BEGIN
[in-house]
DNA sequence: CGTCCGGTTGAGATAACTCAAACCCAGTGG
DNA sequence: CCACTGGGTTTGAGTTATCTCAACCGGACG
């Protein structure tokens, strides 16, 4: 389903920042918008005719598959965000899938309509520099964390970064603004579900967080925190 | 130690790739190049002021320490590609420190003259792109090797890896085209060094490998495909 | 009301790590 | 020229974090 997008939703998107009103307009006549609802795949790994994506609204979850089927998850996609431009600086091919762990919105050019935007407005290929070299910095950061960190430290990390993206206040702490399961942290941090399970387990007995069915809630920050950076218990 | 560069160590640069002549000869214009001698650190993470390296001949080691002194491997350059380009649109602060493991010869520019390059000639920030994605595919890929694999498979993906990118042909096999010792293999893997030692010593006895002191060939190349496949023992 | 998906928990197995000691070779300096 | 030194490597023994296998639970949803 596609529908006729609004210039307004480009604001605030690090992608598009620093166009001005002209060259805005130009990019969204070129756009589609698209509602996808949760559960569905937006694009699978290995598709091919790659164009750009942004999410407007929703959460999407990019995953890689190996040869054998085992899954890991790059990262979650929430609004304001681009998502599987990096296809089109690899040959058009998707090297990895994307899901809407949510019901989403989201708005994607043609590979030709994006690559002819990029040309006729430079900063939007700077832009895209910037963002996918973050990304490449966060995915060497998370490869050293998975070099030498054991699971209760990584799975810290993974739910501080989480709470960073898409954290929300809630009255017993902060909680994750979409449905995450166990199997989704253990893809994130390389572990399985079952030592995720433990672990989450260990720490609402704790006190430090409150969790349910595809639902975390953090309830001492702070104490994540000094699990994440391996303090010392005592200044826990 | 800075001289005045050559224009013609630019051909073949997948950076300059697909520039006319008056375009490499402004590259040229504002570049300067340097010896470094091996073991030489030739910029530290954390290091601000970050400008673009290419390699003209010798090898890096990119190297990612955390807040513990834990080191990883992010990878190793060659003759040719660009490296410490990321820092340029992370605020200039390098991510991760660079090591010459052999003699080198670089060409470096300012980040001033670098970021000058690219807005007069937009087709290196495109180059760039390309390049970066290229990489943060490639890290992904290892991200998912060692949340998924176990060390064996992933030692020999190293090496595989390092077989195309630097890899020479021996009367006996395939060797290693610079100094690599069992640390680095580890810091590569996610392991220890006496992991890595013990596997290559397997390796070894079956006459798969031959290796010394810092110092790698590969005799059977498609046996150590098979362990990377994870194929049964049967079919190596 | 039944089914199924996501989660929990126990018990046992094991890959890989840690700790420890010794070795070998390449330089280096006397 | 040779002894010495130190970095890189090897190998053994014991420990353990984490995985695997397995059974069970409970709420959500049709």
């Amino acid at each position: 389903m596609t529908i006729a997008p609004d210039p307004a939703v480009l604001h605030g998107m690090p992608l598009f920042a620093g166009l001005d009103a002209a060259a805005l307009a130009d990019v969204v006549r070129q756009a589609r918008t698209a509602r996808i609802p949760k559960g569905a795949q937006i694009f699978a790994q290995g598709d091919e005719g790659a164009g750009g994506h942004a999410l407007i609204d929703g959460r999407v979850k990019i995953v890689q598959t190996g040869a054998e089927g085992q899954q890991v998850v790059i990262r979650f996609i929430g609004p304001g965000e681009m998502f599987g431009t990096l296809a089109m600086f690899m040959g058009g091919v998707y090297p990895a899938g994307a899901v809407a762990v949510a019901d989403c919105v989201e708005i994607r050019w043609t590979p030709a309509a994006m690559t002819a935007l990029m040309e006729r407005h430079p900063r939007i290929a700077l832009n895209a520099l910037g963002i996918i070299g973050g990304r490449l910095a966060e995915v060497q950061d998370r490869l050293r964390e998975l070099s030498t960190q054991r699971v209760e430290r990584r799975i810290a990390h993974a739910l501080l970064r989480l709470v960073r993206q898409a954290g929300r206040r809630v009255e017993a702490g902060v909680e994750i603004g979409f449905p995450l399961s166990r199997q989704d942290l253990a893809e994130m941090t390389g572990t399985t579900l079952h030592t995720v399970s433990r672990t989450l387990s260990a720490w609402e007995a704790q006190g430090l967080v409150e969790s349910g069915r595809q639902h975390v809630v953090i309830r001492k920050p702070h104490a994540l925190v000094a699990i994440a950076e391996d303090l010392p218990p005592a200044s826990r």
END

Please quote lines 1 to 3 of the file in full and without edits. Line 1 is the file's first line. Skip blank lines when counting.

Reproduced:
[in-house]
DNA sequence: CGTCCGGTTGAGATAACTCAAACCCAGTGG
DNA sequence: CCACTGGGTTTGAGTTATCTCAACCGGACG